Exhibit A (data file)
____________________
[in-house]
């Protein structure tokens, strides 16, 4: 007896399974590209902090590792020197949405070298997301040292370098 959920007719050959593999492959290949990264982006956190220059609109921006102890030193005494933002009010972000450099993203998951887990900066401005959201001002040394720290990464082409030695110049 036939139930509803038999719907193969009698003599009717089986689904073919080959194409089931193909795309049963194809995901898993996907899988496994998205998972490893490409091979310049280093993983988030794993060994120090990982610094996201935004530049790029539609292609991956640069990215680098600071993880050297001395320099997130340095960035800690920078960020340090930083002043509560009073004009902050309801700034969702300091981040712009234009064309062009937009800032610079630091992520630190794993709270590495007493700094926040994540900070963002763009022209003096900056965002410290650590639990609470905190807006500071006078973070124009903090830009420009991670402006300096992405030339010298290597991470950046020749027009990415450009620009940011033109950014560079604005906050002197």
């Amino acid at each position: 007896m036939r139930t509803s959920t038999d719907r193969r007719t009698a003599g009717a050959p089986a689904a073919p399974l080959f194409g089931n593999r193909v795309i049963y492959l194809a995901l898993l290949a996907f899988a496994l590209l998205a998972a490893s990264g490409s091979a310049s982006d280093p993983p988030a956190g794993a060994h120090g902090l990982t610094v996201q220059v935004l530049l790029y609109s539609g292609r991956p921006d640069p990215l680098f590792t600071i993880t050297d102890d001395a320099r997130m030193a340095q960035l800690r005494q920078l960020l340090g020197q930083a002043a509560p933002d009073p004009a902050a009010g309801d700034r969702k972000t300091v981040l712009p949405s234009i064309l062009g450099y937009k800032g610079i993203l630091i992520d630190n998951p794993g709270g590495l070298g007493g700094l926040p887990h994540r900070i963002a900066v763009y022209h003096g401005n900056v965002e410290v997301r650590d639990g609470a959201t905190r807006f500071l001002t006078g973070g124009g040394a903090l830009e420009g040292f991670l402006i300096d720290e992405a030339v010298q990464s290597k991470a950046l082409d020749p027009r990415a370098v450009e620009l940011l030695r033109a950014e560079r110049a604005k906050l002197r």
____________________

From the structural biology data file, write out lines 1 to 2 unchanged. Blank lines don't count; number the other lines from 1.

[in-house]
């Protein structure tokens, strides 16, 4: 007896399974590209902090590792020197949405070298997301040292370098 959920007719050959593999492959290949990264982006956190220059609109921006102890030193005494933002009010972000450099993203998951887990900066401005959201001002040394720290990464082409030695110049 036939139930509803038999719907193969009698003599009717089986689904073919080959194409089931193909795309049963194809995901898993996907899988496994998205998972490893490409091979310049280093993983988030794993060994120090990982610094996201935004530049790029539609292609991956640069990215680098600071993880050297001395320099997130340095960035800690920078960020340090930083002043509560009073004009902050309801700034969702300091981040712009234009064309062009937009800032610079630091992520630190794993709270590495007493700094926040994540900070963002763009022209003096900056965002410290650590639990609470905190807006500071006078973070124009903090830009420009991670402006300096992405030339010298290597991470950046020749027009990415450009620009940011033109950014560079604005906050002197």